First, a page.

Resistance Training: Despite the common use, resistance training still bodes mixed results [for more information, read this and this review]. A recent study analyzed the effects of strength training on a Masters swimming population. Gatta (2014) assigned 20 senior male Masters swimmers belonging to the same team to either the strength training (ST, n=10) or swimming training (SW, n= 10) groups. The study lasted six weeks (from September to November in pre-season) and consisted of one session of test (pre- and post-training) before and after one week training sessions. No additional strength, power and/or plyometric training was completed by the subjects out of the training intervention of the present study. Maximal external power was tested after a standardized 800-meter warm-up, then started with swimming at a 10.11 pounds, increasing by 5.6 pounds each trial.

Swimming training was performed five times per week for two hours per session. The strength training consisted of exercise training at 85 percent 1-RM, performing six repetitions as fast as possible, with swimming as the rest period.

Overall, the power increased significantly in the strength training group and not the swimming group. This study has a few flaws:

  1. The methods were not perfectly clear.
  2. The outcome variables were swimming power, not actual swimming time.
  3. It was performed with a small sample.

However, this unique study looked at using swimming as a recovery mechanism between each set of training. Also, after talking with the researchers, they suggest similar results have been found in elite swimmers, but only in a case series (i.e., an extremely low number of participants). Nonetheless, this study confirms similar research suggesting low-volume, high-intensity swimming is likely the best means of improving swimming power and likely swimming performance. However, more research on trained swimmers is warranted.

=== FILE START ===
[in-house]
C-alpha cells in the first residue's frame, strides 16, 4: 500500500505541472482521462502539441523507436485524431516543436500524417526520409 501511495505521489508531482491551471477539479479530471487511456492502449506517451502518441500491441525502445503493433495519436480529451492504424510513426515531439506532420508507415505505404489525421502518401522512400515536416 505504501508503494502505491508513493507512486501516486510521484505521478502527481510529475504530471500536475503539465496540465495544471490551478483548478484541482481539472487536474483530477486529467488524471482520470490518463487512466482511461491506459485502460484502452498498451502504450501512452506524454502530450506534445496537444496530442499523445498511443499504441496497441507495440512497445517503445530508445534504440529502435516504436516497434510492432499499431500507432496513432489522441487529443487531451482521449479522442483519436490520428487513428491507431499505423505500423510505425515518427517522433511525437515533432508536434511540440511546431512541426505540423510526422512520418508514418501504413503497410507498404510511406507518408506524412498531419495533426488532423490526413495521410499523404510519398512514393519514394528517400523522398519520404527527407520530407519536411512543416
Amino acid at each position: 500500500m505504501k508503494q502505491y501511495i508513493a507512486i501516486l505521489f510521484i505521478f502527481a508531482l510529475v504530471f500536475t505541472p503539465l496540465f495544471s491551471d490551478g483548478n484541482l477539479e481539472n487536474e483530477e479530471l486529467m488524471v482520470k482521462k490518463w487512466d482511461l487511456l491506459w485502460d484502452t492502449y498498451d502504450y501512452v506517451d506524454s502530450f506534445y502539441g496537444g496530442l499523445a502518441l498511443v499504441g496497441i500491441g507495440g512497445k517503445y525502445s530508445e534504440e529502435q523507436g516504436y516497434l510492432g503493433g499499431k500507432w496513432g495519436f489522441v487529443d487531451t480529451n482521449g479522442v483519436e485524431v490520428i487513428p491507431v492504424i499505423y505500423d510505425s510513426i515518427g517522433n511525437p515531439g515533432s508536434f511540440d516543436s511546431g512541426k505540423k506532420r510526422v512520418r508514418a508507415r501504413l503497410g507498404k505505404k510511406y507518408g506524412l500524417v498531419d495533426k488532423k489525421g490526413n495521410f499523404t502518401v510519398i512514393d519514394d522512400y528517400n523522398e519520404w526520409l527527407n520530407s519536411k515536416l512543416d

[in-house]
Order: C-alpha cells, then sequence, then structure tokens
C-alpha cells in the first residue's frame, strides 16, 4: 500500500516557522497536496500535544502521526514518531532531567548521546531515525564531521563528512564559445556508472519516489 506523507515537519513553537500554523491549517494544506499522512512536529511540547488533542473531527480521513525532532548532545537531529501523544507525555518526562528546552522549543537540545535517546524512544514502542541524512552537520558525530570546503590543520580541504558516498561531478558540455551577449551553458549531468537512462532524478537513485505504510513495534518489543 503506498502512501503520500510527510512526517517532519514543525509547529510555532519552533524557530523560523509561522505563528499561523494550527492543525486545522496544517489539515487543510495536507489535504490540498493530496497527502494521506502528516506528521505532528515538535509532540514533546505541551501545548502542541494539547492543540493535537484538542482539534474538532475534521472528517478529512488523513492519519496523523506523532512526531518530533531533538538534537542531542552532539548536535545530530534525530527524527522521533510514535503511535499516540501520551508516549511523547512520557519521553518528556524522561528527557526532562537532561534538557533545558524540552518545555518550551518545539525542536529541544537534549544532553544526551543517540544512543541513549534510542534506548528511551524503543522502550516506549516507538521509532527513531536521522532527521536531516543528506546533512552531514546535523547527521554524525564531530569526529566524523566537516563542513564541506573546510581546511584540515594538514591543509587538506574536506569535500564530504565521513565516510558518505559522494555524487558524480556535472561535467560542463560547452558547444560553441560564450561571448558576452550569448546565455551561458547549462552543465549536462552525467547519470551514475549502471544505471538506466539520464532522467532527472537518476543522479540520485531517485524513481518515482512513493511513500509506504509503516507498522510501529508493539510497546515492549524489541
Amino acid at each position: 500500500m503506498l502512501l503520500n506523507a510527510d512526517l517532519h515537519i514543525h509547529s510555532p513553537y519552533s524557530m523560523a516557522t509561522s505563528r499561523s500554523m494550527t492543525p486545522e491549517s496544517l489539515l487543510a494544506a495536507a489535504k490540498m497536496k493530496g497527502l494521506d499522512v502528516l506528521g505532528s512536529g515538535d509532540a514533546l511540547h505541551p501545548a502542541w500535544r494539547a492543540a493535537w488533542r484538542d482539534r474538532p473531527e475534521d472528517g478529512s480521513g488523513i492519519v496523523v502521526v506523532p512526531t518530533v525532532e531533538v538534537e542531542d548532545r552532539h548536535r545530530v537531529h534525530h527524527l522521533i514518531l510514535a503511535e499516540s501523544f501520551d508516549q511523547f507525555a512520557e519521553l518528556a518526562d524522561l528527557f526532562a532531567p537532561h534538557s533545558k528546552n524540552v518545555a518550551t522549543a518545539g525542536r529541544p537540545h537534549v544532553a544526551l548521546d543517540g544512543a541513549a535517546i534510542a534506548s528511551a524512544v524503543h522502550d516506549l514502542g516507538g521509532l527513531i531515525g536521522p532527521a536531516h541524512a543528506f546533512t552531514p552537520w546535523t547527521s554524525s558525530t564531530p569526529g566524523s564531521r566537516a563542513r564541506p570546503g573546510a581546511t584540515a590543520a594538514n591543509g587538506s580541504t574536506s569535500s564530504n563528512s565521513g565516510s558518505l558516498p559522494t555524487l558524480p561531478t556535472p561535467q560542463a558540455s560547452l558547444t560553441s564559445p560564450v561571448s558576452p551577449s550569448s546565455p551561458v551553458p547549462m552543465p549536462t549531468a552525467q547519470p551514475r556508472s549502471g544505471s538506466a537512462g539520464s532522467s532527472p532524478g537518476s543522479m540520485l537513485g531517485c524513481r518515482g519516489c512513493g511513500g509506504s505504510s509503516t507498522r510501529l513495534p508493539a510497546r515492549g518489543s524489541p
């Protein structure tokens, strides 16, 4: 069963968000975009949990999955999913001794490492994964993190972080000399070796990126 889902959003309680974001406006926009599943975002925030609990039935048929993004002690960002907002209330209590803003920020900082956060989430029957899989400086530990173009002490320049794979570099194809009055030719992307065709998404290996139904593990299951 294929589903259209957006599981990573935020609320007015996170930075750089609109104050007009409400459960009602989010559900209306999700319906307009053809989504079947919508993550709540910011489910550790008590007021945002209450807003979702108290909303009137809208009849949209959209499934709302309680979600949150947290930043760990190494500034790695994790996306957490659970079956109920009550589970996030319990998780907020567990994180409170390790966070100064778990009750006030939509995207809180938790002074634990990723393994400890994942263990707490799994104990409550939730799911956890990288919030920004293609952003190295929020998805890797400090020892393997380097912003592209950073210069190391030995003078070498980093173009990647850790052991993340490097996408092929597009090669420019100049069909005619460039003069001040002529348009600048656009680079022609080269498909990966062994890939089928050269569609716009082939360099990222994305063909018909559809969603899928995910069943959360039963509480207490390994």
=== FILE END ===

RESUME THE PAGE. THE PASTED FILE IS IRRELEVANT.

Summary

Once again, novelty doesn’t always equal great improvements. Sometimes you have to try and stick with things that are being supported in the research. Keep these two items in mind when creating your dryland program and consider trying inspiratory muscle training or using swimming as a recovery from your high-intensity resistance training.

References:

  1. Wilson EE, McKeever TM, Lobb C, Sherriff T, Gupta L, Hearson G, Martin N, Lindley MR, Shaw DE. Respiratory muscle specific warm-up and elite swimming performance. Br J Sports Med. 2014 May;48(9):789-91. doi: 10.1136/bjsports-2013-092523. Epub 2013 Nov 1.
  2. Gatta G, Leban B, Paderi M, Padulo J, Migliaccio GM, Pau M. The Development of Swimming Power. Muscles, Ligaments and Tendons Journal 2014; 4(4): 438-445.
9 Comments

9 comments

  1. Jo Murphy

    Tony Murphy – you’ll like this

  2. Tony Murphy

    looks just like me before a training session :-

Author: G. John Mullen

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Dr. G. John Mullen received his Doctorate in Physical Therapy from the University of Southern California and a Bachelor of Science of Health from Purdue University. He is the owner of COR (www.trainingcor.com), strength and conditioning consultant, creator of the Swimmer's Shoulder System (http://www.corswimmershoulder.com), Dryland for Swimmers (http://www.drylandforswimmers.com), and is chief editor of Swimming Science (www.swimmingscience.net) and the Swimming Science Research Review.